Here's where companies make a common mistake. According to Mark Fajfar, an attorney with law firm Fried, Frank, Harris, Shriver & Jacobson, rushing to provide notice to the public is the wrong initial response. Fajfar, who speaks and writes frequently on information security issues, is special counsel with the firm's Washington, DC office.

"There's now a knee-jerk reaction to provide notice to consumers [any time] that their information may have been accessed," Fajfar says. But at least some regulators, including the FTC, "are now saying that you don't necessarily have to provide notice if there's no realistic expectation that some sort of crime has been committed," he explains. For example, say your data center loses track of a backup tape. You don't necessarily need to send notice to customers, Fajfar says, until you have some indication that the tape might have been stolen.

Instead, your first reaction should be to contain the leak, Fajfar says, rather than to notify everyone immediately. In fact, if criminal behavior is involved and there's pending law enforcement action, authorities may not want you sending out public notices while the initial investigation is underway.

And don't worry about notifying stockholders. There's nothing specific to data security breaches under SEC rules, for example. Reporting guidelines there are driven by whether there's a likelihood of a material loss to the company, based on the company's total capitalization and annual revenues, Blackmer says. Few publicly traded companies are unfortunate to suffer a data breach so large that immediate financial loss is obvious. "Usually, these things will not be quantifiable to that degree," he says. "In your next quarterly filing, you might have to say something about the incident, if it's already started to have an economic impact on, or if it threatens to."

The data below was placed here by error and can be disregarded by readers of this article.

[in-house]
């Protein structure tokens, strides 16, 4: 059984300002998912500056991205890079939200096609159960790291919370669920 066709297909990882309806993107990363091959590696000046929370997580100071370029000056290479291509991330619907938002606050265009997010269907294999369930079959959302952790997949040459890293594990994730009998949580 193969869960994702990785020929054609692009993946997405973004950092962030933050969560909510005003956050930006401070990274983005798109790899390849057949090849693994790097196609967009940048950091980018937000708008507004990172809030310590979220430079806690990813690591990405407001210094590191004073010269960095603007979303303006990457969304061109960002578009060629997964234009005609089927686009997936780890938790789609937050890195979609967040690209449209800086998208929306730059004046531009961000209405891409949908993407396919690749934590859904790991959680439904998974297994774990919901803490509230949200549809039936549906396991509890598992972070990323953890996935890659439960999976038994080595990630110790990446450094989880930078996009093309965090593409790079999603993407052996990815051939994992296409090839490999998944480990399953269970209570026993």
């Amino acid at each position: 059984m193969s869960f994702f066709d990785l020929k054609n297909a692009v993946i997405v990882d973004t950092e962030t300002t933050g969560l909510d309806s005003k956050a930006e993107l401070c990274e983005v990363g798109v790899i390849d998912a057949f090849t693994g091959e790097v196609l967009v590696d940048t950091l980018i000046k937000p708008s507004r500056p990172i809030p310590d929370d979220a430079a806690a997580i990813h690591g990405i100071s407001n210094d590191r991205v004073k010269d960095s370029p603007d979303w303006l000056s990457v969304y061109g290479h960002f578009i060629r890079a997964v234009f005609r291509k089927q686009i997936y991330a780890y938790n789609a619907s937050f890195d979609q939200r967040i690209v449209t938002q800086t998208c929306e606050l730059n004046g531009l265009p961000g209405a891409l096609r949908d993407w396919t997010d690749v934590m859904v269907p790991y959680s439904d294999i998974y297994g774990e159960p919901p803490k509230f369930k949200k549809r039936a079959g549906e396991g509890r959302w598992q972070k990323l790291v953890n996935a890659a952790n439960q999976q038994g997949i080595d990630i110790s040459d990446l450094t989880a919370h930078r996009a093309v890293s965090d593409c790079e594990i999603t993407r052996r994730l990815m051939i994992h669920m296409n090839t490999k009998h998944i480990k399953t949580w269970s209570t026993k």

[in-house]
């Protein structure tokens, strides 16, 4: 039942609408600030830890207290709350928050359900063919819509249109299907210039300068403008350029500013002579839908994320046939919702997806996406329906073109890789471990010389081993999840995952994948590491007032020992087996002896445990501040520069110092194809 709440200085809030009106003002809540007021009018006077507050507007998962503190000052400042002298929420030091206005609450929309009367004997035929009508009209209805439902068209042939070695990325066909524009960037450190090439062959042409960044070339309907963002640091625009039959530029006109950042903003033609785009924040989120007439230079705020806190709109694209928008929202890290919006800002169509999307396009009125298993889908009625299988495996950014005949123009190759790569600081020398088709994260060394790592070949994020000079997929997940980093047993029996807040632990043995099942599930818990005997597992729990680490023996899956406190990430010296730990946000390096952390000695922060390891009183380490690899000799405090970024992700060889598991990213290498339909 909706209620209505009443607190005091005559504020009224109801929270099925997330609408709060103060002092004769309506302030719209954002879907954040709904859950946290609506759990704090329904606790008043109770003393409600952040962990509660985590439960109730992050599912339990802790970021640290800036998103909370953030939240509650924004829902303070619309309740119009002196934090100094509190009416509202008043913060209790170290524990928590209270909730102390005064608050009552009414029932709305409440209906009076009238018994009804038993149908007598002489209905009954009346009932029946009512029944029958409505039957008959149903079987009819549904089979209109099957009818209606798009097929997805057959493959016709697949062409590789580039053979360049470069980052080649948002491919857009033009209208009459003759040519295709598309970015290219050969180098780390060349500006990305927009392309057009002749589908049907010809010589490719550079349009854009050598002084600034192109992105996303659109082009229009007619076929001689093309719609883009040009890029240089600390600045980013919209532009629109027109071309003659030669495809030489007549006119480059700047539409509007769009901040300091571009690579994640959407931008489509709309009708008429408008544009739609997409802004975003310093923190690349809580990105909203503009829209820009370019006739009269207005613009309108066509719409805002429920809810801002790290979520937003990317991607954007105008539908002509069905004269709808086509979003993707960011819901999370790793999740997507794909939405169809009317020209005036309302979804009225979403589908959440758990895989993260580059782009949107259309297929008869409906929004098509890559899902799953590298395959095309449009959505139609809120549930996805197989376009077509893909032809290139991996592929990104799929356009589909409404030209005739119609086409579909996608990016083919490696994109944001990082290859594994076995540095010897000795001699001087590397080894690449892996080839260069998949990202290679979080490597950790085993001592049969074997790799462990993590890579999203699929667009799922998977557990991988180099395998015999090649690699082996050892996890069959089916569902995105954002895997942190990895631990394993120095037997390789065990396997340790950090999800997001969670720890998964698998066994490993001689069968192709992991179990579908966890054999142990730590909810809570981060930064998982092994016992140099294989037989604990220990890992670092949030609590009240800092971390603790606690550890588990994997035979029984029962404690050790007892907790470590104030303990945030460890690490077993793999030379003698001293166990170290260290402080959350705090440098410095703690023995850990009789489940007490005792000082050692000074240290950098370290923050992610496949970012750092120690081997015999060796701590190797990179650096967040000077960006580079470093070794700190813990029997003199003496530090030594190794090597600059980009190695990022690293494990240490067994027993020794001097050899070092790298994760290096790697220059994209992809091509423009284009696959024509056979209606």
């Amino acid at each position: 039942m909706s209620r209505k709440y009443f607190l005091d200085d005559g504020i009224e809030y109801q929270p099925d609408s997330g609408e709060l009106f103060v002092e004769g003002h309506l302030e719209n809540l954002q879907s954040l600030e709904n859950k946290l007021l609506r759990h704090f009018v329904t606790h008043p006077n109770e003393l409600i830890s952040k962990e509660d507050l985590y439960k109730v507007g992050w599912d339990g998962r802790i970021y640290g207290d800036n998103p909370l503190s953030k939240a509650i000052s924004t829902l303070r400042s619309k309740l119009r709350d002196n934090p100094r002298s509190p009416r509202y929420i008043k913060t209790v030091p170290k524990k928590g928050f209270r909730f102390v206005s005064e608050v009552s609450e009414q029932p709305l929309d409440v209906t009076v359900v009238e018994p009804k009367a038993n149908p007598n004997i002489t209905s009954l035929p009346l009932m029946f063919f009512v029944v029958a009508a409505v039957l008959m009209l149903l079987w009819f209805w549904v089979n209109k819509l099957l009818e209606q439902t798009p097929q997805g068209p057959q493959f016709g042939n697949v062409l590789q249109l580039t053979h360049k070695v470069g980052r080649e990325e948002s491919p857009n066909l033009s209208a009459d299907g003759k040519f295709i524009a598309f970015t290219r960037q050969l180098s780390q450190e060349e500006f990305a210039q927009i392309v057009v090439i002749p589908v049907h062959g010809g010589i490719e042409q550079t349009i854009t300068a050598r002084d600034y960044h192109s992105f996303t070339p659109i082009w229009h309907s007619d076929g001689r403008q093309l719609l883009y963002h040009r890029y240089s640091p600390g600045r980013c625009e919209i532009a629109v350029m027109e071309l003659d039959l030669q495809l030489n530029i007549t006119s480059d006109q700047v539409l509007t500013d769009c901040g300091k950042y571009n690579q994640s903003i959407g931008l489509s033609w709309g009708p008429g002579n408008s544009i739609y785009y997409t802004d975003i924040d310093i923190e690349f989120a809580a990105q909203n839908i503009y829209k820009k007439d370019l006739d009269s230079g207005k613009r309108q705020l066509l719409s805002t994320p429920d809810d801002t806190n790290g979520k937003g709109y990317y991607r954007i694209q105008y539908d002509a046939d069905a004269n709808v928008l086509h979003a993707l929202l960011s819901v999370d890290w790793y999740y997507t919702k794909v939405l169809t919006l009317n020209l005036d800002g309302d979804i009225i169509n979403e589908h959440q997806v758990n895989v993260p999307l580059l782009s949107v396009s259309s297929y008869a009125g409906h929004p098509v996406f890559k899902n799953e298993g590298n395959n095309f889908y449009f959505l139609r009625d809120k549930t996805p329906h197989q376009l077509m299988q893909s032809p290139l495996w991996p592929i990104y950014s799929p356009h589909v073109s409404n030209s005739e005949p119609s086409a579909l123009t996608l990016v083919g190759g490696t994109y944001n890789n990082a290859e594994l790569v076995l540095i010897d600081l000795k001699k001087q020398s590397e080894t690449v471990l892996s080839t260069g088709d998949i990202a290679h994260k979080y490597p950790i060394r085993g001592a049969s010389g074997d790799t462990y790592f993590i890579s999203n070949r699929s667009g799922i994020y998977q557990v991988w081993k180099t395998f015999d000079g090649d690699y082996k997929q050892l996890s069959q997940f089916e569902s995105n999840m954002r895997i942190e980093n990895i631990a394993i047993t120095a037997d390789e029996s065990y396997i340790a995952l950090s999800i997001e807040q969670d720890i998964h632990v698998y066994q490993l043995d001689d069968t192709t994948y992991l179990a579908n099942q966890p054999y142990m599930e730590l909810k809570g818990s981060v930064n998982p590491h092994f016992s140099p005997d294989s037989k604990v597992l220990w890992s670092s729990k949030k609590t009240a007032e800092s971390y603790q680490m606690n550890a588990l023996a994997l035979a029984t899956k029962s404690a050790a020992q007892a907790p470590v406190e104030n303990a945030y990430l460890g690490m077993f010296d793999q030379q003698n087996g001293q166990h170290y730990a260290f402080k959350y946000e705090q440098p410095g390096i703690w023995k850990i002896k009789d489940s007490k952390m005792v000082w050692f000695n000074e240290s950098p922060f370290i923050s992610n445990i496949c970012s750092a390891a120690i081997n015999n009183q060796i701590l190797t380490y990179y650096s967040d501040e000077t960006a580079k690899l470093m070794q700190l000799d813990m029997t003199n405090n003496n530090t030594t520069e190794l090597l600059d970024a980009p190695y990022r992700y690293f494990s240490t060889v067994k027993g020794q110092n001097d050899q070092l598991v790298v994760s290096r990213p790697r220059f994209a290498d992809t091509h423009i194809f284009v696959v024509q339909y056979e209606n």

Staunch the bleeding

Instead of rushing to make a public announcement, focus first on the breach itself, the experts stress—how it happened, what sort of data was involved, and whether it was a one-time incident or might be ongoing.

"Our very first comment [to clients]," Fajfar says, "is to make sure you fully know everything that has been breached." Of course, that's seldom easy to determine. Say someone seems to have stolen some passwords and login IDs and is accessing your system—once you discover the breach, how do you know you've found all of the stolen IDs? Or perhaps you've had a break-in or have otherwise lost a notebook computer. Before rushing to judgment on a single laptop, make sure it's not the only missing item.

Bring in outside experts

Precisely because it's so difficult initially to determine the source of a breach, Blackmer says, "I advise clients right at the outset to bring in outside forensic experts." Early on, you may still be trying to determine if the breach was an accident or intentional—if it involved a careless misstep or stolen goods.

Although your IT security staff may view a move to bring in outsiders as a vote of no-confidence, Blackmer says, it's actually just good sense. Although large organizations may have highly qualified forensic experts in-house, "the problem is [that] you don't know if any of [your internal staff] are compromised," he points out.

Also, from a potential litigation standpoint, by bringing in an outside forensic expert who's acting under the direction of your legal counsel, whether in-house or outside, there is a chance that you can protect some of the results of your investigation under attorney-client privilege, Blackmer points out. "In most cases that's not going to make a difference," he says, "but in some cases where [the breach]…leads to class action litigation, that can make a difference."

Another reason to bring in computer forensic experts right away is because once you call the authorities, you may lose any computers involved in the incident. Law enforcement agencies, Blackmer says, "have a bad habit of coming in and taking your computers away, which can be a little tough on your ongoing business operations." To avoid that, have the forensic experts immediately make images of any affected hard drives.

If the breach appears to be a targeted data theft, companies are often tempted to shut down systems immediately in a rush to stop the leak. From a forensic point of view, that's probably the wrong approach, Blackmer says, because you may lose some evidence that won't be retrievable after you restart systems.

The jurisdiction dilemma